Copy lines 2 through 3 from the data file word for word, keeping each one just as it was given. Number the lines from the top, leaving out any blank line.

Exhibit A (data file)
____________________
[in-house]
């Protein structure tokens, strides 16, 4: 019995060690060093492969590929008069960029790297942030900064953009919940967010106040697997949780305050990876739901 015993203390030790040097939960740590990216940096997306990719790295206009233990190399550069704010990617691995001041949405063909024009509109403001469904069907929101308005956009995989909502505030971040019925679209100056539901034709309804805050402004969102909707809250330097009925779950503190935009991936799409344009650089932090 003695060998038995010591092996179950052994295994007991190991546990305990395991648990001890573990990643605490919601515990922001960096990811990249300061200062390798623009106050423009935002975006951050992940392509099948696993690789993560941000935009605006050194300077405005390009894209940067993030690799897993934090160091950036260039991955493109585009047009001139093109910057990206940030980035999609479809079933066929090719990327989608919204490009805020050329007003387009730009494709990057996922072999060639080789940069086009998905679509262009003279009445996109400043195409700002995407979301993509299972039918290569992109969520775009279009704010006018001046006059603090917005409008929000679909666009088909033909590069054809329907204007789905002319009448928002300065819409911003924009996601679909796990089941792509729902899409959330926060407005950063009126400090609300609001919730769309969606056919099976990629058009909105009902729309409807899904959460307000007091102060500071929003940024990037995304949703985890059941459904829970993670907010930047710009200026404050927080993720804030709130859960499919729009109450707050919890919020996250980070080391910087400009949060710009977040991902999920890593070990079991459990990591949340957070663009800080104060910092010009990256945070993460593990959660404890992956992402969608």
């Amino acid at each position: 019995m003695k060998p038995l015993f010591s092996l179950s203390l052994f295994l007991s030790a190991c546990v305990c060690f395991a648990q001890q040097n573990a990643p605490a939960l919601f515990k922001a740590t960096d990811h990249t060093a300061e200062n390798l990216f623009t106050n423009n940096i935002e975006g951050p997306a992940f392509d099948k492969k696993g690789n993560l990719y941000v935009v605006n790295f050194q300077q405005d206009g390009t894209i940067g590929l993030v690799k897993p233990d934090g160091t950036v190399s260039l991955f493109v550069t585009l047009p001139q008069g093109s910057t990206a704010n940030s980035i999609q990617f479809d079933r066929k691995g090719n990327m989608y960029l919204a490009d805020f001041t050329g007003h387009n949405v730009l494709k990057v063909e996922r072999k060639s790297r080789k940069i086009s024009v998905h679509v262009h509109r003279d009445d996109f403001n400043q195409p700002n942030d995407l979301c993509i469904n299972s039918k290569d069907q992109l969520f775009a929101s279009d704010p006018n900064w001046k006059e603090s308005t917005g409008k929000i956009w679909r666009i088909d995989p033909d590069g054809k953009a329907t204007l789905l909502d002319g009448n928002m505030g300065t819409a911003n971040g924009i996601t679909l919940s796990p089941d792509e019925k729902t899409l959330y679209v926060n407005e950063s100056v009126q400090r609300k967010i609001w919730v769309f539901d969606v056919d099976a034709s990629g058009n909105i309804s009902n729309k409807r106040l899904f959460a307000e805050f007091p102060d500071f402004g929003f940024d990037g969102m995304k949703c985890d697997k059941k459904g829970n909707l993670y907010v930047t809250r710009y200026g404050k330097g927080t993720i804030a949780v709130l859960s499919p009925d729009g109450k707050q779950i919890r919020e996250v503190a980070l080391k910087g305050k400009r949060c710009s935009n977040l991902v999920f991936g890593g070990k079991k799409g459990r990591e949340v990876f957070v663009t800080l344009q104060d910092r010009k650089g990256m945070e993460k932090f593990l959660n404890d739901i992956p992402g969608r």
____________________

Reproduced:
């Protein structure tokens, strides 16, 4: 019995060690060093492969590929008069960029790297942030900064953009919940967010106040697997949780305050990876739901 015993203390030790040097939960740590990216940096997306990719790295206009233990190399550069704010990617691995001041949405063909024009509109403001469904069907929101308005956009995989909502505030971040019925679209100056539901034709309804805050402004969102909707809250330097009925779950503190935009991936799409344009650089932090 003695060998038995010591092996179950052994295994007991190991546990305990395991648990001890573990990643605490919601515990922001960096990811990249300061200062390798623009106050423009935002975006951050992940392509099948696993690789993560941000935009605006050194300077405005390009894209940067993030690799897993934090160091950036260039991955493109585009047009001139093109910057990206940030980035999609479809079933066929090719990327989608919204490009805020050329007003387009730009494709990057996922072999060639080789940069086009998905679509262009003279009445996109400043195409700002995407979301993509299972039918290569992109969520775009279009704010006018001046006059603090917005409008929000679909666009088909033909590069054809329907204007789905002319009448928002300065819409911003924009996601679909796990089941792509729902899409959330926060407005950063009126400090609300609001919730769309969606056919099976990629058009909105009902729309409807899904959460307000007091102060500071929003940024990037995304949703985890059941459904829970993670907010930047710009200026404050927080993720804030709130859960499919729009109450707050919890919020996250980070080391910087400009949060710009977040991902999920890593070990079991459990990591949340957070663009800080104060910092010009990256945070993460593990959660404890992956992402969608």
């Amino acid at each position: 019995m003695k060998p038995l015993f010591s092996l179950s203390l052994f295994l007991s030790a190991c546990v305990c060690f395991a648990q001890q040097n573990a990643p605490a939960l919601f515990k922001a740590t960096d990811h990249t060093a300061e200062n390798l990216f623009t106050n423009n940096i935002e975006g951050p997306a992940f392509d099948k492969k696993g690789n993560l990719y941000v935009v605006n790295f050194q300077q405005d206009g390009t894209i940067g590929l993030v690799k897993p233990d934090g160091t950036v190399s260039l991955f493109v550069t585009l047009p001139q008069g093109s910057t990206a704010n940030s980035i999609q990617f479809d079933r066929k691995g090719n990327m989608y960029l919204a490009d805020f001041t050329g007003h387009n949405v730009l494709k990057v063909e996922r072999k060639s790297r080789k940069i086009s024009v998905h679509v262009h509109r003279d009445d996109f403001n400043q195409p700002n942030d995407l979301c993509i469904n299972s039918k290569d069907q992109l969520f775009a929101s279009d704010p006018n900064w001046k006059e603090s308005t917005g409008k929000i956009w679909r666009i088909d995989p033909d590069g054809k953009a329907t204007l789905l909502d002319g009448n928002m505030g300065t819409a911003n971040g924009i996601t679909l919940s796990p089941d792509e019925k729902t899409l959330y679209v926060n407005e950063s100056v009126q400090r609300k967010i609001w919730v769309f539901d969606v056919d099976a034709s990629g058009n909105i309804s009902n729309k409807r106040l899904f959460a307000e805050f007091p102060d500071f402004g929003f940024d990037g969102m995304k949703c985890d697997k059941k459904g829970n909707l993670y907010v930047t809250r710009y200026g404050k330097g927080t993720i804030a949780v709130l859960s499919p009925d729009g109450k707050q779950i919890r919020e996250v503190a980070l080391k910087g305050k400009r949060c710009s935009n977040l991902v999920f991936g890593g070990k079991k799409g459990r990591e949340v990876f957070v663009t800080l344009q104060d910092r010009k650089g990256m945070e993460k932090f593990l959660n404890d739901i992956p992402g969608r």